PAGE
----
|Thomson's design of the Great Seal of the USA, 1782.|
In the canton of the flag that had previously been used to represent the new nation, the Union Jack was replaced by a solid dark blue background or field, with 13 white stars on it, representing the 13 states.
Congress voted to accept the new design of the flag on June 14, 1777, and June 14 is now designated Flag Day.
Five years later, Congress asked 53-year-old Charles Thomson to design America’s Great Seal based on reports and drawings of the three committees that had looked into it.
Thomson had served the previous eight years as Secretary of the Continental Congress. He had previously been a Latin master at an academy in Philadelphia.
His sketch of a design is shown above. His description of it shows he has in mind the 13 original colonies leaning into one another to make the red-and-white chevron or upside-down V. This substitutes for the stripes on the flag, or the bars on the Washington shield.
The Great Seal looks a lot like the one the White House uses today. The bird, stars and stripes on the seal includes the major elements of the Washington coat of arms. The bird on the seal has morphed into the American bald eagle and two main additions have been made:
- In the eagle’s beak, Thomson placed a scroll with the first committee’s motto: E Pluribus Unum (Out of Many, One).
- The eagle is now facing the olive branch in one talon instead of the bundle of arrows in the other. In the sketch, Thomson has the eagle's head looking in the direction of peace. This was reversed in the final version, perhaps to make the eagle look more threatening to a possible invader. Britain did try to retake their colonies in 1812 and were fighting again here until January 1815, although a peace treaty was signed in Ghent a month before. The direction that the eagle faces was reversed again after World War II.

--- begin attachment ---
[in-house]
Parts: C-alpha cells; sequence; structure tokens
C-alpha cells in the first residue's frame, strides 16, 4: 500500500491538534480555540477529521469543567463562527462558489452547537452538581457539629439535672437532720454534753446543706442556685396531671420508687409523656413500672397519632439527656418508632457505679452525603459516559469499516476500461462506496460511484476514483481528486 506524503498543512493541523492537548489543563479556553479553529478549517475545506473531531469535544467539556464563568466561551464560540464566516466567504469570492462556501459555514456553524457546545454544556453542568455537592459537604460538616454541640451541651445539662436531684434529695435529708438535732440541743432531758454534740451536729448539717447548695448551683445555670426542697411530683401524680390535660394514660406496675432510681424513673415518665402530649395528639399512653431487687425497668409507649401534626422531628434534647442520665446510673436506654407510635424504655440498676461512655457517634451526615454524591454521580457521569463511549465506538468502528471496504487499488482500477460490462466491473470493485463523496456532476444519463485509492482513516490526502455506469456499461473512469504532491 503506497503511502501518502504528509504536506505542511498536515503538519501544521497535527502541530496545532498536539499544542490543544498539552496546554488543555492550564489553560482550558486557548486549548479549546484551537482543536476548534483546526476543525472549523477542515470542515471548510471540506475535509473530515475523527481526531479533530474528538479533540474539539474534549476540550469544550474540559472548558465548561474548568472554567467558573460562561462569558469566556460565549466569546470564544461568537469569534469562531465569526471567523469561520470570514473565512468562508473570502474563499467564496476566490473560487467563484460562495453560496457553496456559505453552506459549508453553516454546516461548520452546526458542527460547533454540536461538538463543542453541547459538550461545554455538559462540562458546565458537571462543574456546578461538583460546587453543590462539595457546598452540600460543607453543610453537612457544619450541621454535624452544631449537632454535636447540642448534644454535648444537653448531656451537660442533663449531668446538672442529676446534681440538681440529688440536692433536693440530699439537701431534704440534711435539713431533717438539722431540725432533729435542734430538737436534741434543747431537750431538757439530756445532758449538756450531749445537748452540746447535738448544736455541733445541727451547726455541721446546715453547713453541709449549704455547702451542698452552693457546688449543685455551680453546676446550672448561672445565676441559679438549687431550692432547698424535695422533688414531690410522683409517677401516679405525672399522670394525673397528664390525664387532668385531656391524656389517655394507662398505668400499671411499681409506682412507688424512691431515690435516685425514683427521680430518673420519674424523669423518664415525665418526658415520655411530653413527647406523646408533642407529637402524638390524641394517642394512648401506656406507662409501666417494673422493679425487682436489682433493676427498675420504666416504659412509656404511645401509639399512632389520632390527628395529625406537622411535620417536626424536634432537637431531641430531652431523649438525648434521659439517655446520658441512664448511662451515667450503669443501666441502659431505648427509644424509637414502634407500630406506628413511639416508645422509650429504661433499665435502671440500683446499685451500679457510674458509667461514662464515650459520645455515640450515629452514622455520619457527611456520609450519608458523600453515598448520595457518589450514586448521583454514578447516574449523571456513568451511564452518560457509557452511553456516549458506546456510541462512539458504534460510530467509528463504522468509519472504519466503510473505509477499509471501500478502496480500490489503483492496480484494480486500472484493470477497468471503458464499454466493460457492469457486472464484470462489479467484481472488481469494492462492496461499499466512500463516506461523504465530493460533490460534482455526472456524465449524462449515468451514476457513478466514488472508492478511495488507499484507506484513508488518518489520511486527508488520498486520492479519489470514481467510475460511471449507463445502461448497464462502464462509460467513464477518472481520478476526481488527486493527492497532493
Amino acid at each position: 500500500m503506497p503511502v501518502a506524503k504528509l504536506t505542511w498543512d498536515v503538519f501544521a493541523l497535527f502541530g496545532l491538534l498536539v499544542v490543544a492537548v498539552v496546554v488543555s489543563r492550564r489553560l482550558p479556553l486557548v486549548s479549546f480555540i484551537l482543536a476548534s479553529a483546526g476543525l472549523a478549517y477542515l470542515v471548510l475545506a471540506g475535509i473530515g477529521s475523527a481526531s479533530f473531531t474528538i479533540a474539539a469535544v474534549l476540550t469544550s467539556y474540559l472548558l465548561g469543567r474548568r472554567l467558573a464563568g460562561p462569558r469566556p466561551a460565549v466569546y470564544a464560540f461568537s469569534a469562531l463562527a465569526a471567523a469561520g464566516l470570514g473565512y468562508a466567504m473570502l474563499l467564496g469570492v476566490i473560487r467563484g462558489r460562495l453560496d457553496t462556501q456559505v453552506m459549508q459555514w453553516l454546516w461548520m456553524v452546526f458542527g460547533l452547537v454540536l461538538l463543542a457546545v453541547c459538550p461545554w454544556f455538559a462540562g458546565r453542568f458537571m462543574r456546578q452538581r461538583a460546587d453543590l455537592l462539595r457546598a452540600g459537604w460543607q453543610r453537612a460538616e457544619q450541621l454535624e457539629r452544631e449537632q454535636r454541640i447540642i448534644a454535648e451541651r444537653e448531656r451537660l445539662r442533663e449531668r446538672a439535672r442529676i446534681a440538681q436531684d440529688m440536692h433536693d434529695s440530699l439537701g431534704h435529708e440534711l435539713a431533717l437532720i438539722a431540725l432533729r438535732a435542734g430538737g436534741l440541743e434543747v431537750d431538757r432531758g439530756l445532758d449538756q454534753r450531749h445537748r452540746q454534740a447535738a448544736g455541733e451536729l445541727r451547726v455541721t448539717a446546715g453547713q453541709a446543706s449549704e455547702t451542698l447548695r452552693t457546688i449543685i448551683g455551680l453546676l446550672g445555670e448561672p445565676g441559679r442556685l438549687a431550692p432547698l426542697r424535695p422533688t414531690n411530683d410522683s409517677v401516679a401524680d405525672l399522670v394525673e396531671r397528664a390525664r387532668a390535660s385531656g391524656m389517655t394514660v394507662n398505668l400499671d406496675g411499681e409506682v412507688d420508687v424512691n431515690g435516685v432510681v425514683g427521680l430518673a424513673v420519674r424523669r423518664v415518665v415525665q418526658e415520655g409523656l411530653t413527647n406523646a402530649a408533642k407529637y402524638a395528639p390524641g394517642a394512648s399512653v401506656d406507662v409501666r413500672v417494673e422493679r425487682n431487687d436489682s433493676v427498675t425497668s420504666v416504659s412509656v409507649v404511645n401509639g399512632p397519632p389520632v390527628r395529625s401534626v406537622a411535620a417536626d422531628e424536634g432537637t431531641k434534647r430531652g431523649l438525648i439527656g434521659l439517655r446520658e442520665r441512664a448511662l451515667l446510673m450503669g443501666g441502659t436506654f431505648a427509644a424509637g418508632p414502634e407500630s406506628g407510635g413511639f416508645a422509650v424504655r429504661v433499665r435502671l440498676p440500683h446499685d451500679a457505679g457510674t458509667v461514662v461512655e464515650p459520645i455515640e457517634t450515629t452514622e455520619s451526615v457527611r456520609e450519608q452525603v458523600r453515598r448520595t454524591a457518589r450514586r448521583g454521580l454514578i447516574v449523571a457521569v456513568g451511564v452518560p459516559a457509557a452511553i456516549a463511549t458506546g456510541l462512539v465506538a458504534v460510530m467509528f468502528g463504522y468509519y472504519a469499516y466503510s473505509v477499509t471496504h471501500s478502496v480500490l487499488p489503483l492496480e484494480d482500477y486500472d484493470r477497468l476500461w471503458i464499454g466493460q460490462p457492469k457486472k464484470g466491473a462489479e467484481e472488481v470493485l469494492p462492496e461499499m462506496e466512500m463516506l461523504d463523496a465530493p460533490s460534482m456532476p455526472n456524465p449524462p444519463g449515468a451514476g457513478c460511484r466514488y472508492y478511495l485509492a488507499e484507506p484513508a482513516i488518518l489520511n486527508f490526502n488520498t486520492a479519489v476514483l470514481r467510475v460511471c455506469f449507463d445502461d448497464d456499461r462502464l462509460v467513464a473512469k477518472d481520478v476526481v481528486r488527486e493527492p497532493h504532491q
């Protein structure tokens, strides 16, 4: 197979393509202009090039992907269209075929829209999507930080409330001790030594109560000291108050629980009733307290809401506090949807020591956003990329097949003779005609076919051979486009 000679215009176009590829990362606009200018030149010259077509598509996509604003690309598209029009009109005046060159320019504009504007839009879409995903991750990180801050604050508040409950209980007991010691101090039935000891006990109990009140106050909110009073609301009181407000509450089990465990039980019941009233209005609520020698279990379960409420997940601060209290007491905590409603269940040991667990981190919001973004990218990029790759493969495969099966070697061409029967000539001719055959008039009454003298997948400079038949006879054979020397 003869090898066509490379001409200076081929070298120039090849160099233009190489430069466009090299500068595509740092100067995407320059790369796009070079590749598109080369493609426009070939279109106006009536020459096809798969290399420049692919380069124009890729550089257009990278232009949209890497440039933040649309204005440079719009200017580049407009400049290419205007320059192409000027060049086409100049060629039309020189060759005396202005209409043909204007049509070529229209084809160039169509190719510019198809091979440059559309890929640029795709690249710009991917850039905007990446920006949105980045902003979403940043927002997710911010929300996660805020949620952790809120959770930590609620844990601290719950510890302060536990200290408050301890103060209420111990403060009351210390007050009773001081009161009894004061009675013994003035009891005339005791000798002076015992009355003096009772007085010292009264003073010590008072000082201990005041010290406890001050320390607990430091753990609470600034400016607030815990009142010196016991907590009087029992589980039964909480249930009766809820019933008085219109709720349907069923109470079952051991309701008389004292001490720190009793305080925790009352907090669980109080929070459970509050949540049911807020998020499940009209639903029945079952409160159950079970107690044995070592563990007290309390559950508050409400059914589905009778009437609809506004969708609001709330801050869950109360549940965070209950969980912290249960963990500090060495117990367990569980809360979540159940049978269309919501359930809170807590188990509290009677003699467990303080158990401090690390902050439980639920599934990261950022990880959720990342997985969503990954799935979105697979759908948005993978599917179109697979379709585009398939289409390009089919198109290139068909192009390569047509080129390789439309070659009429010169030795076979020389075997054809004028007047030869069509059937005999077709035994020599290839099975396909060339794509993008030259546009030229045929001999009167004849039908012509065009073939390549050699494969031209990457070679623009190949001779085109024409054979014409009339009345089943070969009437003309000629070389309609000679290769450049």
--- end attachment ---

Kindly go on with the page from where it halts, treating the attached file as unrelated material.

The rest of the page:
- Truman's interest in peace. According to a guide at the Little White House in Key West, which Alice and I visited in 2011, President Truman decided that the United States should show itself intent on peace, not war.
- Compliance with heraldic convention. The New York Times last week, in an obituary of George M. Elsey, says that Elsey began the change in direction of the eagle's face under FDR. Heraldic experts explained to him, he told NPR in 2005, that the eagle's looking to its left was "sinister". Lions etc. properly face their right (i.e., dexter or the left from the viewer's perspective). Thomson did it properly in his first sketch.
- The change in the name of the War Department. After World War II, in 1947, the Department of War was renamed the Department of Defense.